When you think, act, and feel different from so many people around you, it’s easy to feel like the sore thumb, like the outcast, from your peer group, from society on a whole. But just imagine that you are autistic, and you’re living in a world that makes no sense to you, but everything keeps swirling about with zero translation or control.
This is what Owen Suskind felt like early in life, and the life of this young autistic mind is told in Life, Animated, the newest documentary from Oscar-winning director Roger Ross Williams.
Very early in his life, and much to the dismay of his family and many doctors, Owen was unable to speak unable to convey any true emotions or feelings. He was quickly diagnosed as autistic, but as the disease was less understandable at the time, it was near impossible to find a solution to his muteness. Owen’s only outlet was Disney animated movies, which he would spend hours watching and dancing along to. It was not until one day when he tried to make his big brother Walt feel better, reciting a whole line from a Disney flick, that his parents realized that Owen knew all the dialogue from these often moralistic tales, and could remarkably use those lines to convey how he felt.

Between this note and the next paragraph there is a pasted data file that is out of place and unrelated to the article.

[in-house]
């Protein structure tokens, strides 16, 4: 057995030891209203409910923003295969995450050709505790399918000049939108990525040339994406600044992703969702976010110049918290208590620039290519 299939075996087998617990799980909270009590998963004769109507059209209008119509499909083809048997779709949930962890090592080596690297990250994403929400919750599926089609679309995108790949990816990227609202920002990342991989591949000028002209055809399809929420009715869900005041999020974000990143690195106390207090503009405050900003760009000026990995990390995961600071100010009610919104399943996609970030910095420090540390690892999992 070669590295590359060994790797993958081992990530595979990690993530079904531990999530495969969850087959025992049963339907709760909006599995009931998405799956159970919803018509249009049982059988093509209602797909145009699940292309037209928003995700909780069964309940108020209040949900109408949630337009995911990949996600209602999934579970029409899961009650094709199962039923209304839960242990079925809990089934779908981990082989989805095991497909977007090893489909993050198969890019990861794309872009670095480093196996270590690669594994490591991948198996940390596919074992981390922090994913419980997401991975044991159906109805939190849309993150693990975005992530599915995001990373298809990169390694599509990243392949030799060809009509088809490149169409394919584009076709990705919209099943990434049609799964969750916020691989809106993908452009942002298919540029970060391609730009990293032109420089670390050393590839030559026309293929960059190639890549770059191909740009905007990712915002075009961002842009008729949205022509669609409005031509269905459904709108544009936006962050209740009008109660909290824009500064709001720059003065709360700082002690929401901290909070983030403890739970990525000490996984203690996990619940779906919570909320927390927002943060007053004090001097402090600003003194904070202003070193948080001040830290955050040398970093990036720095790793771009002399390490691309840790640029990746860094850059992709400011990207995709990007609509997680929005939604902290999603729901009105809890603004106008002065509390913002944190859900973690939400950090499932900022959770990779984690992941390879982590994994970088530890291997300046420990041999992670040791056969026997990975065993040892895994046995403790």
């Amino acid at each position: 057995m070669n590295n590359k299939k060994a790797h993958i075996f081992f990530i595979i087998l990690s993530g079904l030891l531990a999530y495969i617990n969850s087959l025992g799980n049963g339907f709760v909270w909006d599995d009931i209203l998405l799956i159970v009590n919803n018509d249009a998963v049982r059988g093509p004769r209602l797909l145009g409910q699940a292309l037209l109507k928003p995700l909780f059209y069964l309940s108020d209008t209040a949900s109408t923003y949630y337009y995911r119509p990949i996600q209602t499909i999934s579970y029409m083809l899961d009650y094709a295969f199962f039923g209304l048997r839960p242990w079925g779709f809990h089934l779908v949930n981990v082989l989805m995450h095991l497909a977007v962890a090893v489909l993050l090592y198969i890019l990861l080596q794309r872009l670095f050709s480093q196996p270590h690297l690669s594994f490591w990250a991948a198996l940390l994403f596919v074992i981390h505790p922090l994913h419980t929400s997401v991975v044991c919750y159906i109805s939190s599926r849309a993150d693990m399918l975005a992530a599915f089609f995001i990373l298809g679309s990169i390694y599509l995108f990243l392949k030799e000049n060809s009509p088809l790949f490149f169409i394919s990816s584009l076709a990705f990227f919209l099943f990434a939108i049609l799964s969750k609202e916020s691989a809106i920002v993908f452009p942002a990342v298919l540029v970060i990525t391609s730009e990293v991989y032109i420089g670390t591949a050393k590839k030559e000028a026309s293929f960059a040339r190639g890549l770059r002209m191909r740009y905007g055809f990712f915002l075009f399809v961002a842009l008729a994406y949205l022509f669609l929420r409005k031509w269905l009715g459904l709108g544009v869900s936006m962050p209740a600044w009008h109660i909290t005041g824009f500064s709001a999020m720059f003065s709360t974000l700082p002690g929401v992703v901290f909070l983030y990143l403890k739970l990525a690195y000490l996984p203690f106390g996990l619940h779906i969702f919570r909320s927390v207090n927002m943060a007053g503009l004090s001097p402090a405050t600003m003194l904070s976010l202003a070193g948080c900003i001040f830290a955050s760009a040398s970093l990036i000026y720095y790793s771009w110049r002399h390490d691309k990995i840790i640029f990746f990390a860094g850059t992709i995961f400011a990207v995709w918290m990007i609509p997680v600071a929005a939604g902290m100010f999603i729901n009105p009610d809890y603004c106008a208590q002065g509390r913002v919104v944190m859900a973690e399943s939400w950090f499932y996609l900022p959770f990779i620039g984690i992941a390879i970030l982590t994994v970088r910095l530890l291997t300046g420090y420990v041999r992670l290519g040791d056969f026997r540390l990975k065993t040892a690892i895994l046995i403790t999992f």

Now as an adult, we follow Owen as he graduates from his special school and is able to have his own apartment and interact with the world all on his own. And his journey in doing so, complete with wonderfully animated flashbacks that convey how he felt (or must have felt) while growing up, is as heartbreakingly touching as it is impressive. Owen himself is quite the charmer, even while his obsession with Disney grows annoying (but understandable) at times, as his autistic mind also develops into quite a poetic one.
During one the film’s most difficult moments, Owen asks, “Why is life full of unfair pain and tragedy?” The answer may lay in the film’s title, but its poignancy is still biting and everlasting. Director Williams is putting forth the best work of his career, once again bringing out an outcast with a strong personality, as he did with Prudence from his Oscar-winning short documentary Music by Prudence (Williams was indeed the first African-American to win the Academy Award in that category – and had a memorable Oscar moment to boot!) to the forefront and making the world of the audience a better place for it.
BaL Festival Rating: 5/5
Director: Roger Ross Wiliams
With Owen Suskind, Ron Suskind, Cornelia Suskind, Walter Suskind
Country: United States
Runtime: 92 min.
Screenings and Venues:
Friday April 22, 6:00pm at Regal Cinemas Battery Park
Saturday April 23, 3:45pm at Regal Cinemas Battery Park
The 2016 Tribeca Film Festival runs from April 13 – 24 in New York City